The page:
As a child I often wanted to be part of a wedding until one day, BINGO, I was chosen. I recall the emotions as a child of a very nervous little boy that all he wanted was not to drop the most precious possession they had trusted him with. The rings! I was a ring bearer. Sure as a child, you just do what you are told, look cute, and try not to steal the show with the cute attire they dressed you in, but what exactly are the official duties and etiquette of a ring bearer?
A ring bearer plays an important and emblematic role in a wedding. Before the wedding day, he will need to be present at the rehearsal dinner. This is where he will get some idea of what will be required from him. He will be instructed as to when he will enter the ceremony, where to stand during the ceremony (if he is mature enough), how to hold and treat the pillow and when and how to exit. They will also go over the reception and placement of all parties during reception. This will benefit him immensely, so that he does not get shy and scared on the day of.
A ring bearer will be first to enter the ceremony usually in front of the flower girl, and then the bride with her father or representative. Some couples prefer that the ring bearer and flower girl enter together. He will carry a large satin pillow that has the two wedding rings sewn onto it. Generally these rings are not the real deal, but often fake so the little tyke does not lose them. Upon reaching the altar, the ring bearer hands the rings to the best man and maid of honor. At this point if the child is mature enough they may ask him to stand with the ushers during the ceremony, if the boy is quite young is best if he sits with his family in the first pew for moral support and encouragement. As the ceremony comes to an end they will also require that the he escort the flower girl out. Some couples use the time between the ceremony and reception for picture taking, if this is the case they require that he take part since he is part of the wedding party.
Although a ring bearer customarily does not sit with the bridal party at the reception it may be required that he dance with the flower girl during the night. If he is mature enough to handle the receiving line he will be asked to stand during this procedure. This is often where guests will congratulate the little prince for his performance throughout the event, his formal attire and how adorable he looks.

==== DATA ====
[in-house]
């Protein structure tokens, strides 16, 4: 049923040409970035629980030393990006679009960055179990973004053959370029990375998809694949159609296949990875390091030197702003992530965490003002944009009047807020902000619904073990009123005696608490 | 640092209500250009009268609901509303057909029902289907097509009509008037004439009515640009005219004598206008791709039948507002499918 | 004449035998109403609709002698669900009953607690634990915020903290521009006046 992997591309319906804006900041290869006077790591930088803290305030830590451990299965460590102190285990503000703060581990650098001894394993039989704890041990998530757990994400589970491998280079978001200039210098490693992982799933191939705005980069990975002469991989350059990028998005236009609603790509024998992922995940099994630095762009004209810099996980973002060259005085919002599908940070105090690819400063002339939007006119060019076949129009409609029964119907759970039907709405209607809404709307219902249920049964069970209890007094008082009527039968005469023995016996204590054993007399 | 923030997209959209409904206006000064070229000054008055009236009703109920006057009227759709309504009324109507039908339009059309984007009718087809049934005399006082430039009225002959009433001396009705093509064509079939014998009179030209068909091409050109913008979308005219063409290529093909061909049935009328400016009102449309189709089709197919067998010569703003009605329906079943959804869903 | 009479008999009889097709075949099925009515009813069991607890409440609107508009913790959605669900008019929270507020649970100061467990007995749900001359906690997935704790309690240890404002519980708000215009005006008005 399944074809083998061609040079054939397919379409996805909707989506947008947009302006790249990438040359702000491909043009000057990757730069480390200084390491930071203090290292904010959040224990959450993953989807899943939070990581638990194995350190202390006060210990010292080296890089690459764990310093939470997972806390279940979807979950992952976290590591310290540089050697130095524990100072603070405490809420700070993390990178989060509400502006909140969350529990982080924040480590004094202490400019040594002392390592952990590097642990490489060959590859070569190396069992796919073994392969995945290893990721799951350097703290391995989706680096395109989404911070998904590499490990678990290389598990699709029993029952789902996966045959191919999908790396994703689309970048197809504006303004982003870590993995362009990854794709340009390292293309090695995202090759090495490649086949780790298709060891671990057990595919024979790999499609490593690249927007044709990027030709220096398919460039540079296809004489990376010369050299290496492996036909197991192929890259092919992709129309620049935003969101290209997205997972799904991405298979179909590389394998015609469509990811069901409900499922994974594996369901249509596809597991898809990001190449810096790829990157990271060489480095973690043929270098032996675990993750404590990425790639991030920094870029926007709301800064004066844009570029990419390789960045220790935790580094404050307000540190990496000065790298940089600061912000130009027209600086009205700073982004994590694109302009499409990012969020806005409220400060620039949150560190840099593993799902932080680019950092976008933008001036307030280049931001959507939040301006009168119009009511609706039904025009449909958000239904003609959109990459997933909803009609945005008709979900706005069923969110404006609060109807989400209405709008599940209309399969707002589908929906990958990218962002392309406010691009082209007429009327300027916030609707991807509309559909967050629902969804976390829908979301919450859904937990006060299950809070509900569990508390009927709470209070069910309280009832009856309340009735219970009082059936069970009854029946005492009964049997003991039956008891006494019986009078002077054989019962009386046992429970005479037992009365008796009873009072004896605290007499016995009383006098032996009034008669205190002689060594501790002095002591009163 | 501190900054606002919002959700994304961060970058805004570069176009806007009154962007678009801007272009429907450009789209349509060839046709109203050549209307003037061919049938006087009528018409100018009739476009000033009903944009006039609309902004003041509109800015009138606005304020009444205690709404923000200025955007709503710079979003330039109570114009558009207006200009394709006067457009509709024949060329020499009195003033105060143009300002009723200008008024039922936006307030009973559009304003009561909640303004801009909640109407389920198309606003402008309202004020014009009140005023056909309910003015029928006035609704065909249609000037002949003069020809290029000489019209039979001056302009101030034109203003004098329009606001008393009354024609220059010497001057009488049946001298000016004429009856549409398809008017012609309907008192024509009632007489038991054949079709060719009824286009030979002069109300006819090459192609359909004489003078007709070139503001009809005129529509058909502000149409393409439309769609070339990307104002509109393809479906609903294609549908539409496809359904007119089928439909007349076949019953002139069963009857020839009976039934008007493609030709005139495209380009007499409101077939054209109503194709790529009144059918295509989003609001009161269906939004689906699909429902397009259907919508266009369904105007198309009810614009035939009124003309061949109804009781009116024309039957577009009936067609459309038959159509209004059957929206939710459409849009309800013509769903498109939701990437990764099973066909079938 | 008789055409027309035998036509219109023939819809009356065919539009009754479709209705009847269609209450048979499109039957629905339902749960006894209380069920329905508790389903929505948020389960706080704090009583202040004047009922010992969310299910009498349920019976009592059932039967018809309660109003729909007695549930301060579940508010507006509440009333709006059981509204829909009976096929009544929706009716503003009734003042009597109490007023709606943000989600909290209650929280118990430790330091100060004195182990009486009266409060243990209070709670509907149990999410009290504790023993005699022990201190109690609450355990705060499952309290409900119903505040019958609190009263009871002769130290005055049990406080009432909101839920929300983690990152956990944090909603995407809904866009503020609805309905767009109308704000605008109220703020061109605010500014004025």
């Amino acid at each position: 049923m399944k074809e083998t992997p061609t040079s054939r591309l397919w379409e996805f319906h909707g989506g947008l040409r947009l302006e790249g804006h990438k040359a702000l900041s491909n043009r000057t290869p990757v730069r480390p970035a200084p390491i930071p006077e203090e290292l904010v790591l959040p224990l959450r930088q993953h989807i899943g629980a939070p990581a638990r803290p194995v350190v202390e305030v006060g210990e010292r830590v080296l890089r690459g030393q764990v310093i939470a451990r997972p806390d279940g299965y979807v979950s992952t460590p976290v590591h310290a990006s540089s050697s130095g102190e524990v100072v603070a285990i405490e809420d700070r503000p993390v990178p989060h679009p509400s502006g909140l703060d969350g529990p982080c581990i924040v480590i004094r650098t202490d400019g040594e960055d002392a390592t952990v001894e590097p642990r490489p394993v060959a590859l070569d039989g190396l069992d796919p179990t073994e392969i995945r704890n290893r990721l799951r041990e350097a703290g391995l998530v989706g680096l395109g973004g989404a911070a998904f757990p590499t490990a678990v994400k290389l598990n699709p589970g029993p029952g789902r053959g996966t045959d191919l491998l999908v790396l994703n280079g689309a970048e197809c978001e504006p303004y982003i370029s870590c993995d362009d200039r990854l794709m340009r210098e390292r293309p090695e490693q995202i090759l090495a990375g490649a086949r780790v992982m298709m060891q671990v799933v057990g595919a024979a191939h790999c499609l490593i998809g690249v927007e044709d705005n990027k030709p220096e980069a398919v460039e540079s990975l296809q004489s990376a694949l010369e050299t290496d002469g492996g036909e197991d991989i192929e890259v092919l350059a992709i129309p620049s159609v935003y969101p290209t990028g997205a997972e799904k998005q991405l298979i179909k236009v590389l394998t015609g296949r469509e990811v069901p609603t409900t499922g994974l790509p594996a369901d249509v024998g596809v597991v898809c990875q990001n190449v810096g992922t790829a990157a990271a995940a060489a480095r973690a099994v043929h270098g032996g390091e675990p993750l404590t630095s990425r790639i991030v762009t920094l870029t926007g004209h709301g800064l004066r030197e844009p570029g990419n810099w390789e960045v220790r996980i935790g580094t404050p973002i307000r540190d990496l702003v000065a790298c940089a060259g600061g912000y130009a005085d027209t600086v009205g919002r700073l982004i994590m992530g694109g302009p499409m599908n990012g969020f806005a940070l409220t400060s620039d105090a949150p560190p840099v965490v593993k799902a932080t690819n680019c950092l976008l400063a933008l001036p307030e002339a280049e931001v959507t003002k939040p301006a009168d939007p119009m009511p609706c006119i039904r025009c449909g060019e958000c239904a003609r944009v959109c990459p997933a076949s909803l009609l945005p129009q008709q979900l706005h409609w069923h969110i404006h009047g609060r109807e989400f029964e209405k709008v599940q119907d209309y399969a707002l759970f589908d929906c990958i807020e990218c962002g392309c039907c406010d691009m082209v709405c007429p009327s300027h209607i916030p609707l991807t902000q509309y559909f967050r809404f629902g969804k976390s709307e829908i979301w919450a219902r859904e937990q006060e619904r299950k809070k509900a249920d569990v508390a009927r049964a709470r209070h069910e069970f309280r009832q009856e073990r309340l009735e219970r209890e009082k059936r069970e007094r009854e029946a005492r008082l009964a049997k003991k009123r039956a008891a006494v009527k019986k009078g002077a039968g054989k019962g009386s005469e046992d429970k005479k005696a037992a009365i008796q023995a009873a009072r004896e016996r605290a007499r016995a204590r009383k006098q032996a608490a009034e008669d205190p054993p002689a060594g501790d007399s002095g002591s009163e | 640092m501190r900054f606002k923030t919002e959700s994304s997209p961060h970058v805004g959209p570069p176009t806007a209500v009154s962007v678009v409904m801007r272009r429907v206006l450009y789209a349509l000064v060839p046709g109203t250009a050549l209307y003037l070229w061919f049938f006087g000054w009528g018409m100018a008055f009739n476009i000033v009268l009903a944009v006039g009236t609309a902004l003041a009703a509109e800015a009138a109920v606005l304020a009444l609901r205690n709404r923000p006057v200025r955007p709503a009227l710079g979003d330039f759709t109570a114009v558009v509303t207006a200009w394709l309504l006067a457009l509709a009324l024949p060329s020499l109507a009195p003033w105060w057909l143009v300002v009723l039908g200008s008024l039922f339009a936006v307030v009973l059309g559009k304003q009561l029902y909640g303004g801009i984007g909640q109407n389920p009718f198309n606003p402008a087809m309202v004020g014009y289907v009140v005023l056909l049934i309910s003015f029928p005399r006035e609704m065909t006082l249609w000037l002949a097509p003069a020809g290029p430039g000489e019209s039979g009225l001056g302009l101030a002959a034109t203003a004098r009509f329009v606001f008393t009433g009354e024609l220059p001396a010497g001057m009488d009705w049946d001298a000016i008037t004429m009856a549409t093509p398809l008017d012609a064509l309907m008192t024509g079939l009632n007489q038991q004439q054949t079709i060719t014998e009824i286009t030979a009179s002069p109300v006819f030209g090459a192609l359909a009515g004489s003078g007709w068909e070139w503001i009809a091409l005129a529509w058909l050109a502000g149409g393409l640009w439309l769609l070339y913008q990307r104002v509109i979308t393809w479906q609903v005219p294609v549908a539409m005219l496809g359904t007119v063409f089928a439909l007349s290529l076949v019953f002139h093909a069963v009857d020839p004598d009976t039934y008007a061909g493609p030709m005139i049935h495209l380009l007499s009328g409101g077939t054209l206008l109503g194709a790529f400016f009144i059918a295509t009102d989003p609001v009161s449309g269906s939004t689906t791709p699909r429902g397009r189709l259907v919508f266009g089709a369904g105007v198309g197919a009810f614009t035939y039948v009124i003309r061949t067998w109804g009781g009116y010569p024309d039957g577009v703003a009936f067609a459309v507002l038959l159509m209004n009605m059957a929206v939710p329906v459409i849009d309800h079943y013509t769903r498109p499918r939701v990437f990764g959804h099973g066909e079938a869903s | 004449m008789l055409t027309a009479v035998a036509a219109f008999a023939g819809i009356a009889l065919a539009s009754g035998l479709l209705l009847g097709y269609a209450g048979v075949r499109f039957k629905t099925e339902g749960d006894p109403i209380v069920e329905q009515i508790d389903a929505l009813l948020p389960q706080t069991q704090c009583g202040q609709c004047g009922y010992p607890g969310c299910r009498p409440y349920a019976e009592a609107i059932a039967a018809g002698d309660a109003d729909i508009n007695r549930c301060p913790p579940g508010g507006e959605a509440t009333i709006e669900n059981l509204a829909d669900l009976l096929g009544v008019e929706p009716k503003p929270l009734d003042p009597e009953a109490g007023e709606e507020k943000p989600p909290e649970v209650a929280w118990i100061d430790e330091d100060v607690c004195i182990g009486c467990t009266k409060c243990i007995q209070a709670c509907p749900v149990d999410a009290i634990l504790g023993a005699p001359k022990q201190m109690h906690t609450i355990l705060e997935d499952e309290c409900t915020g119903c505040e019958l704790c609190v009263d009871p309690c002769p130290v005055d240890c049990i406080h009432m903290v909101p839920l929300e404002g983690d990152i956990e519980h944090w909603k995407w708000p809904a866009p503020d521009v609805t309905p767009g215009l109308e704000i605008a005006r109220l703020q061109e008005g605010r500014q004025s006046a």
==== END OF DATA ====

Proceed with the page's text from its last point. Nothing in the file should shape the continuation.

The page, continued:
Typically a ring bearer is between the ages of 4 and 8, and is regularly a closely related family member of the bride or groom someone like a nephew, brother, godson or close family friend. This is in my opinion one of the most difficult tasks for a couple, while some kids may jump at the chance at being front and center, others may not want to get dressed up, pose for pictures or stand in front of everyone. A couple must be aware of child's personality before choosing the appropriate candidate.
More often than not a ring bearer will be a small version of the groom and wear a matching traditional tuxedo as his formal attire but that is not mandatory. Brides should be mindful that tuxedos are the costlier option, and since etiquette states that the parents of the ring bearer pay for the attire, this should be carefully evaluated. The bride and groom do pay for the pillow.
Normally modern brides will try to change it up a bit from what has always been customary. The attire should complement the bridal party and the overall tone of the reception and ceremony. Choosing the appropriate colors and styles that will match the bride's idea of her perfect day is more important. However it has recently been seen that brides are selecting seer suckers, sailor suits, linen suits for summer or beach theme weddings and during winter months the modern day bride may opt for a velvet Eton suit, or if less formal a traditional suit or blazer. As part of the attire some couples choose accessories like a cap, satin gloves, and boutonnieres to complement the overall look. Take into consideration comfort when choosing the right attire. Have them try it on before your special day so that you don't witness neck tugging while walking down the aisle. Remember that they are children, and as such, if uncomfortable they will let you know or they will adjust accordingly.